Last week, Charles Schwab & Co., Inc. announced they were reducing the cost of online equity trades to zero starting October 7. Yes, you read that correctly – there is no commission charged to buy and sell stocks or exchange-traded funds (ETFs) when trades are placed online. Competitors TD Ameritrade and ETrade quickly matched Schwab’s move.
Trading costs have been falling for some time, reaching $4.95 for most trades starting last year. The explicit costs of buying and selling stocks for strategic, long-term investors has not been a substantial portfolio expense for years. So, what does it mean that transaction costs are now zero, and is anything really free?
The truth is, commissions and other explicit charges were not that significant for most firms, amounting to just 7% of Schwab’s total revenues in 2018. Brokerage firms make money in a number of ways, most of which are not visible to the average investor. A good percentage of profits at brokerages comes from the client’s uninvested cash, such as dividends from stocks or interest from bonds that are swept into accounts. As of June 30, deposits at Schwab’s bank that holds uninvested cash totaled over $200 billion.
This past week, clients were earning between 0.12% and 0.50% on these cash balances at a time when short-term market rates are in the 1.50% to 2.0% range. Schwab isn’t alone in this strategy. Across the brokerage industry, most sweep accounts pay measly rates, often as low as 0.05%, allowing firms to make money on the spread between what they earn on that cash and what they pay investors.
Brokers also make money on order flow, which is a little more complicated. In the financial markets, payment for order flow refers to the compensation a broker receives to influence how client orders are routed. Market makers such as institutional dealers and some securities exchanges are willing to pay brokers for the right to transact with the broker’s clients. The firms who pay for order flow hope to profit from the bid/ask spreads, capturing a penny or two on millions of daily trades. The practice has long been controversial, but not illegal. Brokers like it because they make money under the table – their preferred method, it seems.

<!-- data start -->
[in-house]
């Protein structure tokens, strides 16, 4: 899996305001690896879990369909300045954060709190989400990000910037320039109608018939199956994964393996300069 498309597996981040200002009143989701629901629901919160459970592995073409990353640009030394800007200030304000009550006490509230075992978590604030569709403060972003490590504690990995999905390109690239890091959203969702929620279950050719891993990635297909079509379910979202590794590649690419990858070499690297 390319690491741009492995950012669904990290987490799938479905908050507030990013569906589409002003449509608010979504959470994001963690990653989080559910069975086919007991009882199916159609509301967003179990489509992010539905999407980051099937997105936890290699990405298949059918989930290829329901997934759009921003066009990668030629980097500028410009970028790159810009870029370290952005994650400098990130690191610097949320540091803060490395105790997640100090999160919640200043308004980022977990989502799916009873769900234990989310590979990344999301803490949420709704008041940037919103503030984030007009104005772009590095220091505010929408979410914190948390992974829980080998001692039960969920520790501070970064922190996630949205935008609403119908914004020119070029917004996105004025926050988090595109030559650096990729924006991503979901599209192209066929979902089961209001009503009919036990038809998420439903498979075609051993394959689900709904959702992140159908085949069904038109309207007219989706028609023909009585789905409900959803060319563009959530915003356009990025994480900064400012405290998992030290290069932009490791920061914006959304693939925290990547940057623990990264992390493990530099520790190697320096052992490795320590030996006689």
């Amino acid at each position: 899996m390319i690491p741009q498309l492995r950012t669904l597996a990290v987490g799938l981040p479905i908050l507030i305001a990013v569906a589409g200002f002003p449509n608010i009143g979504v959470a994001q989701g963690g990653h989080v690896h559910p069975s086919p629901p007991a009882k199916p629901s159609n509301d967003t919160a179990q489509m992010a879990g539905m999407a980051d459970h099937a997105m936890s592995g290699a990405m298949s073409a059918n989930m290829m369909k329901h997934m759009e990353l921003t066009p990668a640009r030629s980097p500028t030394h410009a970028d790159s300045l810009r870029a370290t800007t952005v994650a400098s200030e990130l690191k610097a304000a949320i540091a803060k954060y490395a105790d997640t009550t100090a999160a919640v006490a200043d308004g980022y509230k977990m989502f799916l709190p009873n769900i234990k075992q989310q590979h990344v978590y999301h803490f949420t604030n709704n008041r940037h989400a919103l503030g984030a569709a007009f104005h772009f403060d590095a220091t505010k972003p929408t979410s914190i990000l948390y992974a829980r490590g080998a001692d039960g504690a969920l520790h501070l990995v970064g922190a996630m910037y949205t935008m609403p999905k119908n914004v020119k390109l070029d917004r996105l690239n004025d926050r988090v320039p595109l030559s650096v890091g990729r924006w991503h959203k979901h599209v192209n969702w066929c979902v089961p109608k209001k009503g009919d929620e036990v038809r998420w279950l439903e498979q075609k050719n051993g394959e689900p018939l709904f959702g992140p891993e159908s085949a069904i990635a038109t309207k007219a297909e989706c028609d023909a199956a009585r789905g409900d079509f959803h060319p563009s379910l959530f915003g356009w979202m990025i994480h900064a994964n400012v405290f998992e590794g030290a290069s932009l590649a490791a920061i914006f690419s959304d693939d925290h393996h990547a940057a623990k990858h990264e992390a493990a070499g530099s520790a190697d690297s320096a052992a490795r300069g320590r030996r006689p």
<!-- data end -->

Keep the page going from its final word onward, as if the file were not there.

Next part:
In our role as independent advisors and fiduciaries for clients, our job is to make sure our clients are being treated fairly. We don’t mind the brokerage firms making a profit. After all, they do provide valuable custody services and invest in technology for trading, cyber security, and other amenities that make our clients’ lives easier.
What we object to is paying more than necessary. We take several steps to combat brokerage firms’ tendency to hide the true cost of doing business. We work to limit the amount and time that uninvested funds stay in brokerage bank accounts. Some cash is necessary for planned distributions or other short-term needs. When cash is needed for more than a few days, we use a more proactive “enhanced cash” strategy to capture market-based returns.
We closely monitor not just explicit costs but implicit trading costs. Every quarter, we review trading statistics at Charles Schwab, our primary broker, and compare their trade execution numbers to other firms. We currently maintain trading arrangements with eight other brokerage firms and do not hesitate to trade outside of Schwab when it benefits our clients.
At the end of the day, nothing is free. In the financial marketplace, the fees you see are often less than the “fees you don’t see.” While we appreciate the recent commission cuts by brokers, we also continue to monitor them closely.
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